Kategorie: System administration


Vim settings per directory

When hacking on b2evolution using vim, I often forget to ":set noet" (to not expand tabs) and it's really annoying to change this global setting everytime I open a b2evo related file.

According to the mantra, to search for a shortcut when a task becomes repetitive, I've finally searched for it and found a plugin, which looks for _vimrc_local.vim files (in the parent directories (and $HOME)).

Now, I can have a single _vimrc_local.vim file in the directory where all my b2evo related directories/branches reside - and override my global settings therein; It gets sourced/executed whenever I'm opening a file "below".

For more information see the Question on Stack Overflow and the actual plugin by Luc Hermitte. Thanks! :)

Update: as noted on Reddit, you could also use the following code in a vimrc file (e.g. ~/.vimrc):

:au! BufRead,BufNewFile /path/to/project/* setlocal noet

I still like the approach of having local override files in the directory structure though, which might come in handy for projects: if somebody has installed the plugin already there's no need to edit any .vimrc file (if the project ships the _vimrc_local.vim file in the project's root directory).


Clean URLs with lighttpd

To get clean URLs (e.g. for permalinks) in Lighttpd, you have to use the magnet module (lighttpd-mod-magnet in Ubuntu/Debian), and a Lua script.

I've created a file /etc/lighttpd/rewrite-to-docroot.lua:

if (not lighty.stat(lighty.env["physical.path"])) then
    lighty.env["physical.path"] = lighty.env["physical.doc-root"] .. "index.php"

And enabled it using:

magnet.attract-physical-path-to = ("/etc/lighttpd/rewrite-to-docroot.lua")

This simulates the following mod_rewrite snippet known from Apache:

RewriteCond %{REQUEST_FILENAME} !-f
RewriteCond %{REQUEST_FILENAME} !-d
RewriteRule . /index.php [L]

Previously I was using a tricky method, which would use the 404 handler ("server.error-handler-404 = /index.php"), but this caused missing GET params (as documented in the Lighttpd FAQ).
As a result, paged browsing of categories and tags wasn't possible.


Neuer Webserver

Seit nun schon fast einer Woche ist der neue Server, auf dem auch hahler.de läuft, online. Nicht ganz ohne Probleme (z.B. Proxy-Probleme über HTTPS), aber nun läuft es sehr rund, mit nur noch kleinen Änderungen hier und da.
Der alte Server wurde zum 01.05. gekündigt, während der neue - aufgrund von offenbar großer Nachfrage, bis Mitte April auf sich warten liess.

Es handelt sich dabei um den "DS 5000" von Hetzner (AMD Athlon 64 X2 5600+ Dual Core, 4GB RAM, 2 x 400 GB SATA II).

Ich setze dort OpenVZ zur Virtualisierung ein. Dies erlaubt es sehr schön und einfach virtuelle Maschinen/Umgebungen zu erstellen, so dass z.B. der Mailserver in einem eigenen Container/"Rechner" läuft. Das erhöht die Sicherheit (Angriffe, Ausfall) erheblich und erlaubt es, Dienste voneinander abzugrenzen.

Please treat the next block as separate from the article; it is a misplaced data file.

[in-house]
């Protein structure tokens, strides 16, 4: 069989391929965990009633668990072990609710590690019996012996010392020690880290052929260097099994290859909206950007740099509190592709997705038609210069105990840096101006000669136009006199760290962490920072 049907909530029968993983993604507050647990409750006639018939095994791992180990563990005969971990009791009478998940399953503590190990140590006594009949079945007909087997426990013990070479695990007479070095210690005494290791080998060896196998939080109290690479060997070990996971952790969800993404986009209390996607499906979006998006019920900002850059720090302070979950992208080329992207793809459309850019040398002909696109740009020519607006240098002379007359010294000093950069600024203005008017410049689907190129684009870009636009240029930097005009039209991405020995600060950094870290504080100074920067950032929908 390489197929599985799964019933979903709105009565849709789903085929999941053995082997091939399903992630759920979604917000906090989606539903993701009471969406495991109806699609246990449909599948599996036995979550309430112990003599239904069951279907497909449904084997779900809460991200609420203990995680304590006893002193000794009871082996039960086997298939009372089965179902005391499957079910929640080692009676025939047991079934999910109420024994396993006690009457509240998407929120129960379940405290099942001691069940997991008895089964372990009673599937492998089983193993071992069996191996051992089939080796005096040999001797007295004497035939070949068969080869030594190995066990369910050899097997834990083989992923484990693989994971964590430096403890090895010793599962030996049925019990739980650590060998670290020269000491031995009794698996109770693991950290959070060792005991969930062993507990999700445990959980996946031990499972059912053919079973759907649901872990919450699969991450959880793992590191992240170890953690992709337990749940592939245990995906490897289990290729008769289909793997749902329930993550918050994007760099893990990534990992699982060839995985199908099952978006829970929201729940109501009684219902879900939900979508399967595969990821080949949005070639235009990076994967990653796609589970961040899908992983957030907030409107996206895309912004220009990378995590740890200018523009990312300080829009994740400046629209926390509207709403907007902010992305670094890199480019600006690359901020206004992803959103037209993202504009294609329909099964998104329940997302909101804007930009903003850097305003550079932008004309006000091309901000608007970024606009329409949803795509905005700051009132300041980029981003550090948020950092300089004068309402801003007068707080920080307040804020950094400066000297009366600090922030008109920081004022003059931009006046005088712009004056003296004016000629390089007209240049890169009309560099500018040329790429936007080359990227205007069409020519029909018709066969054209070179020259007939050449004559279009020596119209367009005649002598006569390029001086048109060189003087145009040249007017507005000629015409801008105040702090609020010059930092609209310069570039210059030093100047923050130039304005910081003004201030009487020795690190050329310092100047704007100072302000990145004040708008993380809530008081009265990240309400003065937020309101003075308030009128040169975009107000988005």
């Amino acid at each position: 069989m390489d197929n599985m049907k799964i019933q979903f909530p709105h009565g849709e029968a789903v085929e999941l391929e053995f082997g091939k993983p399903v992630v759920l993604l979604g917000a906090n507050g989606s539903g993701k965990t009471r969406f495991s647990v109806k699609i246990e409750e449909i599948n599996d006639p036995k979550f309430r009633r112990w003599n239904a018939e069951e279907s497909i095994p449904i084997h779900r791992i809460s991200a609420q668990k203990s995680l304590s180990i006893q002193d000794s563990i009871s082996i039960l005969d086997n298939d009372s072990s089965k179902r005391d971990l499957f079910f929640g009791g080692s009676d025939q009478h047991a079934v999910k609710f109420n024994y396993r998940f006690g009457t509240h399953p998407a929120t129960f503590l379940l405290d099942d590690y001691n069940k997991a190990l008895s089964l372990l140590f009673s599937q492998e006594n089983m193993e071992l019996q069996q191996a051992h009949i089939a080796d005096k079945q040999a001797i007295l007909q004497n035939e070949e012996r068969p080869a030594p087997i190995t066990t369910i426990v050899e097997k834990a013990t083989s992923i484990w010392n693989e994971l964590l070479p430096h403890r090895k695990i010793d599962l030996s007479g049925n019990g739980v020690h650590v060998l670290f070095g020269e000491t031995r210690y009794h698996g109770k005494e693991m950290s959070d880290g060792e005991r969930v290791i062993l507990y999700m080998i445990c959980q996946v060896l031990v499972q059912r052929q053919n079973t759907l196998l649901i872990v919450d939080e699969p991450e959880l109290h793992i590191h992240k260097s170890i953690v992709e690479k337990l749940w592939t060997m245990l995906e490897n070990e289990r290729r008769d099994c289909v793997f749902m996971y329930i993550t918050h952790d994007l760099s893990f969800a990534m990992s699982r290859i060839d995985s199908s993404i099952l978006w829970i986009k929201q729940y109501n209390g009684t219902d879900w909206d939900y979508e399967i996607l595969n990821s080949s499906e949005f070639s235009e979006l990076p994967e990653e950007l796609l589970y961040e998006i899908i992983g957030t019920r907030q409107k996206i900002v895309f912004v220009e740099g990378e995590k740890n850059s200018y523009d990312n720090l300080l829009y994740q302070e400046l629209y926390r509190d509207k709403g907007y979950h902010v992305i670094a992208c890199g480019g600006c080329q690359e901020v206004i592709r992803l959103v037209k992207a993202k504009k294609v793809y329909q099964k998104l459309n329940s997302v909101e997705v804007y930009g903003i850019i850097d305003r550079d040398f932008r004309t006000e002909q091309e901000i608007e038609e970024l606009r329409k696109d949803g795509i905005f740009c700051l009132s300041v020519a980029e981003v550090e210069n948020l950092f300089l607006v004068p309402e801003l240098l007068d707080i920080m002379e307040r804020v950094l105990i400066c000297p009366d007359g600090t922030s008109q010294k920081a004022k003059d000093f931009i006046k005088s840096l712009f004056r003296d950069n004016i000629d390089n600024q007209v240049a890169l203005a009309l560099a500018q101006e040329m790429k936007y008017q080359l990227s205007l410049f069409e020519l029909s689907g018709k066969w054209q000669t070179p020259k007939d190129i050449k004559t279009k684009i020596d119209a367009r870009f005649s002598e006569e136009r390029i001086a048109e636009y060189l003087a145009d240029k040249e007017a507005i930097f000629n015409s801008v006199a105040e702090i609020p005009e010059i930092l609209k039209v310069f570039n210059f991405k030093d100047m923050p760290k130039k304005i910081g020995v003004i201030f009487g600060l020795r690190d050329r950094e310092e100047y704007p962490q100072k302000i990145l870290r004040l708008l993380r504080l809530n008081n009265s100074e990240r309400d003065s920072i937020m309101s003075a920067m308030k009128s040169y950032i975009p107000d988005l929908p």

Da die Zeit zum Ende des Monats (und besonders am letzten Tag) sehr knapp wurde, habe ich aber einen Großteil des alten Servers einfach als ganzes in einen solchen Container gesteckt. Diesen werde ich im Laufe der nächsten Wochen dann "zerstückeln" - soweit es sich anbietet und erforderlich ist.

Wer Interesse an System- und Statusinformationen hat, kann sich die von Munin erstellten Graphiken anschauen (mittlerweile durch Passwort geschützt). Hier kann man ganz gut die einzelnen Container anschauen/erkennen.

Das nur soweit zur Information und nun viel Spass mit einem viel leistungsfähigerem Server.. :)


Track changes to /etc (configuration files) with etckeeper

I'm currently setting up my new dedicated server and one of the first packages I've installed there has been etckeeper, to keep track of any changes to files in the etc (configuration) directory.

Etckeeper supports various VCS (version control systems), namely Git, Mercurial and bzr.
Bzr support is available in Ubuntu since "Hardy".

I've chosen to use "bzr". If you want to stick to the default (git), just leave out the bzr related stuff:

# Install etckeeper and bzr:
sudo apt-get install etckeeper bzr

# Read the fine documentation:
zless /usr/share/doc/etckeeper/README.gz

Quick walkthrough:

# Edit the config, chose the VCS to use:
sudo sensible-editor /etc/etckeeper/etckeeper.conf
=> VCS=bzr

# Init the repository:
sudo etckeeper init

# Verify that the file list is OK and commit:
cd /etc
sudo bzr commit -m "Initial checkin"

Now, whenever you use "apt" to install or remove programs, it will commit any changed files before and after the action (if there are any changes - not all packages install files into /etc).

Because "/etc" is now a regular repository, you can also manually commit any changes there, e.g. when editing some configuration file.
If you don't manually commit any changes, they will get picked up during the next run of apt automatically.

This is of course highly recommended for Desktop systems, too: you can always look up what changes to the system configuration have been done (including the exact time when you or somebody else has installed a particular package).

Give it a try, it won't hurt :)

Update: Thierry Carrez has written some chronicle articles about etckeeper